Chicago joins New York, Los Angeles and others with municipal ID effort
With the launch of a city ID card pilot this month, Chicago has followed through on plans to protect the personal data of undocumented workers despite the Trump administration’s threats to cut federal funding.
The city started printing cards for its new municipal ID system, called CityKey, this month with plans to officially open the program to all residents this March. The move follows a trend by fellow “sanctuary cities” like New York, Los Angeles, Boston and San Francisco to provide services to undocumented immigrants without making their personal data available to federal immigration enforcement agencies.
“If you live in Chicago, we want you to be a part of Chicago,” said Democratic Mayor Rahm Emanuel in a press release. “This ID breaks down barriers to city services and brings every resident into the fold, regardless of immigration status, gender identification or housing status.”
The ID program was originally intended to debut this month, but after collaboration among city departments, the official launch date was pushed back to March to expand the cards’ uses. Instead of just stand-alone identification, the cards will also now serve as library cards and public transit payment options.
The effort to develop a Chicago ID kicked off in 2015 after a city task force examined the feasibility of an identification program. Since then, City Clerk Anna Valencia has lead the effort — which received an $1 million in funding in 2016 and led to the release of an request for proposals for the system and database in July.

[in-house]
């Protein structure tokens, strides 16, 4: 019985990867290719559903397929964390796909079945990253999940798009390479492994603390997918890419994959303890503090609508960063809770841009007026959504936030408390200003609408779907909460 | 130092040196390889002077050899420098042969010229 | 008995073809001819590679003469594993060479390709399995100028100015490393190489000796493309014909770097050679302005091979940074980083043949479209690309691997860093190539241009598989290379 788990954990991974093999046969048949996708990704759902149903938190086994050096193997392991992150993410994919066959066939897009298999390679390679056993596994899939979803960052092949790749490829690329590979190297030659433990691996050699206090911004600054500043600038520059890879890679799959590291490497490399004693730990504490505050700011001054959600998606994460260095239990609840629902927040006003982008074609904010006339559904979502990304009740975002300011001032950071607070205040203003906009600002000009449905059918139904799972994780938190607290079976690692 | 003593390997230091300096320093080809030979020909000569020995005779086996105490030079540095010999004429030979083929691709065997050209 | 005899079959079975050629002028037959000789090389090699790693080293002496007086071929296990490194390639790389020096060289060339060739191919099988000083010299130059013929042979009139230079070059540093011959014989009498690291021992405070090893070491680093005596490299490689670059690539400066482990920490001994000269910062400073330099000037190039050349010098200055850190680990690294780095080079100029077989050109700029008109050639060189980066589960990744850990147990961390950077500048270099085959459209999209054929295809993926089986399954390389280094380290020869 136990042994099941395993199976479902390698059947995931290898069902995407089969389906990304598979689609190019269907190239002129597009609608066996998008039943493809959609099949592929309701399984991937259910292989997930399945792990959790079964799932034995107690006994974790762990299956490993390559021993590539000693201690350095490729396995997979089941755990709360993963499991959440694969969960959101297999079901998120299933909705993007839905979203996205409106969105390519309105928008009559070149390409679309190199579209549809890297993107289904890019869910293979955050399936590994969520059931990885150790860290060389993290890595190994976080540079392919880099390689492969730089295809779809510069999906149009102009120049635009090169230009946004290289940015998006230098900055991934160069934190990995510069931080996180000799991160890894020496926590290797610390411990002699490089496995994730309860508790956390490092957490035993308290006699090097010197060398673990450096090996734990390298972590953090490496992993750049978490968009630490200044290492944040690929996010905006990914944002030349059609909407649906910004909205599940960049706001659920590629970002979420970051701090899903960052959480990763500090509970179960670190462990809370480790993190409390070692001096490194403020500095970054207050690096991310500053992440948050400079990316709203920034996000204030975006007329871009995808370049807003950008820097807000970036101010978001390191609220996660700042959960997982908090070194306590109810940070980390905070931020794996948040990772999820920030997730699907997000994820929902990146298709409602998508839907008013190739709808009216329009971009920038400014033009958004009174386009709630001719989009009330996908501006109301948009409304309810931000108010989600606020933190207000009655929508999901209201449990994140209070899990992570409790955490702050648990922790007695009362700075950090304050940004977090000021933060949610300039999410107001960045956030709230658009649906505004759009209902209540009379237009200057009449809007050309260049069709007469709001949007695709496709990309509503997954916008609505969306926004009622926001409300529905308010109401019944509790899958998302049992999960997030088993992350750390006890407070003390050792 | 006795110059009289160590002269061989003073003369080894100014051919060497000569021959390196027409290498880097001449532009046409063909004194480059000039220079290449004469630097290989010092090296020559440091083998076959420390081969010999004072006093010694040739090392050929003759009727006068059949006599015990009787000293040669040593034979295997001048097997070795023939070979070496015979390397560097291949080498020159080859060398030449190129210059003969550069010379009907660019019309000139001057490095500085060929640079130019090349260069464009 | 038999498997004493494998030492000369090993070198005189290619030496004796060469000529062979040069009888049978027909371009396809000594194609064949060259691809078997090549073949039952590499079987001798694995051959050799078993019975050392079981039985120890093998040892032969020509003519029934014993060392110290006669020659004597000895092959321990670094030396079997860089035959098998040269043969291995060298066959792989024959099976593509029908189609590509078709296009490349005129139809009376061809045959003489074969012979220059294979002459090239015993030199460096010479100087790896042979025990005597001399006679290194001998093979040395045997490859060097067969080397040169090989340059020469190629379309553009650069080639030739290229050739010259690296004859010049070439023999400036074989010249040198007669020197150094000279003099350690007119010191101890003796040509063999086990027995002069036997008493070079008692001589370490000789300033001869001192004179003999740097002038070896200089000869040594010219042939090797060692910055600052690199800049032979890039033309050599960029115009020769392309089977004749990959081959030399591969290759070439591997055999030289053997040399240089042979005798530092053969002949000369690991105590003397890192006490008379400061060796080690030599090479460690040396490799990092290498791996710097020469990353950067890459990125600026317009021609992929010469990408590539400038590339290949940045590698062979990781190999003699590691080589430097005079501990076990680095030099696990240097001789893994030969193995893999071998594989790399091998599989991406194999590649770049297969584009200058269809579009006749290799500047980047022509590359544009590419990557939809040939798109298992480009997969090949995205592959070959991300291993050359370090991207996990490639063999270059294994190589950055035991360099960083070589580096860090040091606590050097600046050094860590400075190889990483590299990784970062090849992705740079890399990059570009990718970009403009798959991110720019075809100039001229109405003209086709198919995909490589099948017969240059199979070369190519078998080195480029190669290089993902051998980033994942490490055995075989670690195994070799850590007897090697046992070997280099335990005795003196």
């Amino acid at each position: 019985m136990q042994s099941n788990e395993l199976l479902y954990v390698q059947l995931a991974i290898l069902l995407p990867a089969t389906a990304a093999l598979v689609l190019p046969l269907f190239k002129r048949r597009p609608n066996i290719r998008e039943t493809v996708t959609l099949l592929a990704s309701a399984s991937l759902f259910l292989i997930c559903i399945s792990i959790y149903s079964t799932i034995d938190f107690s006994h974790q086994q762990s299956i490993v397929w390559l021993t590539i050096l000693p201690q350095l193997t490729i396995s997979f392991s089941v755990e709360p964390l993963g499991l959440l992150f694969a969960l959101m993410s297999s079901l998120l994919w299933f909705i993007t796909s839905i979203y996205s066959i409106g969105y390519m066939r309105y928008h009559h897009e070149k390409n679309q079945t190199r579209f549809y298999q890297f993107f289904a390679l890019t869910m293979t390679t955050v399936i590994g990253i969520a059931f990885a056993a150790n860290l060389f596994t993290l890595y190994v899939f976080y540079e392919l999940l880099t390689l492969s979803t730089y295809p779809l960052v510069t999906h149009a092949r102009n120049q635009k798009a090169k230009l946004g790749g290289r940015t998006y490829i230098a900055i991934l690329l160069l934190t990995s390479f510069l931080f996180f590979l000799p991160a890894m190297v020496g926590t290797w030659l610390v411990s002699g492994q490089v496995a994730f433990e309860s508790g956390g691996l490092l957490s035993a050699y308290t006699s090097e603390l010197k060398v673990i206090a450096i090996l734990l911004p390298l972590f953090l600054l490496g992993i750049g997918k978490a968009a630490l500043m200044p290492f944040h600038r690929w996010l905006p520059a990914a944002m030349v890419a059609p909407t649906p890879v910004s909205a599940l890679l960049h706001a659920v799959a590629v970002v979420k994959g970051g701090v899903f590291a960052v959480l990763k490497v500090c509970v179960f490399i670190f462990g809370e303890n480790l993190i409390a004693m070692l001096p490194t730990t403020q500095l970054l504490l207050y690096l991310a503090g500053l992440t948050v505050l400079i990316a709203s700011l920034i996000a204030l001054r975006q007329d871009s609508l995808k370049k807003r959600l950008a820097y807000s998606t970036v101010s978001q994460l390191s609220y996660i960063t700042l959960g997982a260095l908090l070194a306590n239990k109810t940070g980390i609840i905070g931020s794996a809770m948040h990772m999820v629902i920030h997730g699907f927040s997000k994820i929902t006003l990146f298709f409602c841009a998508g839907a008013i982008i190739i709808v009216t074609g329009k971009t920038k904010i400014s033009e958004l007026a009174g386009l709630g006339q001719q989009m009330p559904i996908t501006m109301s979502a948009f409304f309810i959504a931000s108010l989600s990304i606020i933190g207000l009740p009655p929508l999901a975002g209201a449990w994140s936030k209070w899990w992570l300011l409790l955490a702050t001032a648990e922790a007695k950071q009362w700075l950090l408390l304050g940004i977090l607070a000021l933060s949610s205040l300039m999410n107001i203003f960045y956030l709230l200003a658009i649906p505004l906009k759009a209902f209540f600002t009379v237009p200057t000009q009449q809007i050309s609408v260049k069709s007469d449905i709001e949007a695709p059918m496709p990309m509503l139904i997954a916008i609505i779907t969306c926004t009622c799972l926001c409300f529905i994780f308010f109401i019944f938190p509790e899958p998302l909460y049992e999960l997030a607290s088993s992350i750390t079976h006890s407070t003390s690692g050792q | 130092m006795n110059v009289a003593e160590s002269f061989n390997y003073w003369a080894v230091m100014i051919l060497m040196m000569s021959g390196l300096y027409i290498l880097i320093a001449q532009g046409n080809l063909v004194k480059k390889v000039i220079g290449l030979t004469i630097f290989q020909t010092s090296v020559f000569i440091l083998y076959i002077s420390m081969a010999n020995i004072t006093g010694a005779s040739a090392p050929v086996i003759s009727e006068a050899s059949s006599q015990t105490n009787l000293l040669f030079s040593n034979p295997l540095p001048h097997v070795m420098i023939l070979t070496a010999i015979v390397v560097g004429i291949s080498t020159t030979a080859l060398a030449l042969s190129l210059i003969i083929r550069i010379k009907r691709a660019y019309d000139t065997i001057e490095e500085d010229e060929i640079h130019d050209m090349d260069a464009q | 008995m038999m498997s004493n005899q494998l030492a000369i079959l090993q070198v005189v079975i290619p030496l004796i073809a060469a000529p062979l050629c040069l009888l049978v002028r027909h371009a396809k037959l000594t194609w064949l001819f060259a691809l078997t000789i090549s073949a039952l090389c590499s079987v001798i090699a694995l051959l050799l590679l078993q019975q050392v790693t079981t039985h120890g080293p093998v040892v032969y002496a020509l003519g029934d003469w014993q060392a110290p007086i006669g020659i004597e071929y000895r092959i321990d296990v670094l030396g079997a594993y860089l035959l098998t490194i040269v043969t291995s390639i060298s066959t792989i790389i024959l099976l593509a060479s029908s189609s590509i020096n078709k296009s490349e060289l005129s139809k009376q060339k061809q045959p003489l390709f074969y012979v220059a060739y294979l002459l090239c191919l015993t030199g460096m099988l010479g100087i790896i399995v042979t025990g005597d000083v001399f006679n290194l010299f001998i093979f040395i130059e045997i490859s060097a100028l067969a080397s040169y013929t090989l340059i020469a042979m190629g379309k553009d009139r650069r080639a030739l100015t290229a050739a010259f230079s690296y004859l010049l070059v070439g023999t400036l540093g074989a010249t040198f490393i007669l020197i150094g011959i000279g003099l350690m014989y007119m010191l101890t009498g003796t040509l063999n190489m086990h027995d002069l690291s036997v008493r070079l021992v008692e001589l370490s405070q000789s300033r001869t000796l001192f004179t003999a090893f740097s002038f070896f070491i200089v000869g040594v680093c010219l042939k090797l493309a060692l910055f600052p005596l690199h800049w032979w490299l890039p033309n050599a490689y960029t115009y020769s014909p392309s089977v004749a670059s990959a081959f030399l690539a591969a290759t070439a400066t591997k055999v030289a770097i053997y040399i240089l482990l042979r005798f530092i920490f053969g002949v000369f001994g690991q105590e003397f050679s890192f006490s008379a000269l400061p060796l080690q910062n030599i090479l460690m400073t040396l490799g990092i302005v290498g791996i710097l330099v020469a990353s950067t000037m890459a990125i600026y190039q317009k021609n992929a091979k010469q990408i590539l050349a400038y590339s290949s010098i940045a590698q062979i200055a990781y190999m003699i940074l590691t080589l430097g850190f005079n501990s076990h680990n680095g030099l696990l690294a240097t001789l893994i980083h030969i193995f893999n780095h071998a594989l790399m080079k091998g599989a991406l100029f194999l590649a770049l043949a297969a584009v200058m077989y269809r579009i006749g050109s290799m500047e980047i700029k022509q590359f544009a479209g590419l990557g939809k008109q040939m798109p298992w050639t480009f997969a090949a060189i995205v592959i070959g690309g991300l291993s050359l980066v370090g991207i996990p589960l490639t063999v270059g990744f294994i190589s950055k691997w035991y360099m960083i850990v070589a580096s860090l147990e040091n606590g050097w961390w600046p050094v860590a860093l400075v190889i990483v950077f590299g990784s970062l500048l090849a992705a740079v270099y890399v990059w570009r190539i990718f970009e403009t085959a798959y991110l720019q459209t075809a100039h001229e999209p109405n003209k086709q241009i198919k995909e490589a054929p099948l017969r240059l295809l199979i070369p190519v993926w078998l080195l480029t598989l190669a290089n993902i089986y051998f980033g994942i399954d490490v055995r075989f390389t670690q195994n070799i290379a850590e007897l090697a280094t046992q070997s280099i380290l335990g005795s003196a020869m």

Throughout the pilot, which began Dec. 14 and will end in February, the cards are being tested for cybersecurity vulnerabilities and other issues, Valencia said.
When the program opens in the second quarter of 2018, the first 100,000 city applicants will be given the cards for free, while for everyone else the standard fee to apply will be $10 for adults, $5 for minors and free for seniors age 65 and older.
Valencia said at a press conference that the cards represented new freedoms for Chicago residents who can work and contribute to the city without fears of deportation.
“We must be inclusive of our city residents and show that this is a city that regardless of your housing status, income, or age that you belong here,” Valencia said.
Yet the new cards may come at a high cost to city funding. With the municipal ID program, Chicago would house and protect the data of its applicants, and city leaders said during the RFP process for the program that security was among its top priorities.
“Privacy and security are our top priority, and we seek a vendor to develop a solution that incorporates the latest technology standards in IT security and confidentiality,” Valencia said in July.
Attorney General Jeff Sessions has said that such “sanctuary” policies prevent U.S. Immigration and Custom Enforcement officers from apprehending and deporting undocumented residents and will result in federal funding cuts for local law enforcement.
President Donald Trump issued an executive order calling for such penalties, and while a federal court judge blocked the order in November, 11 mostly Republican-led states have joined with Trump in petitioning a federal appeals court to reverse the injunction.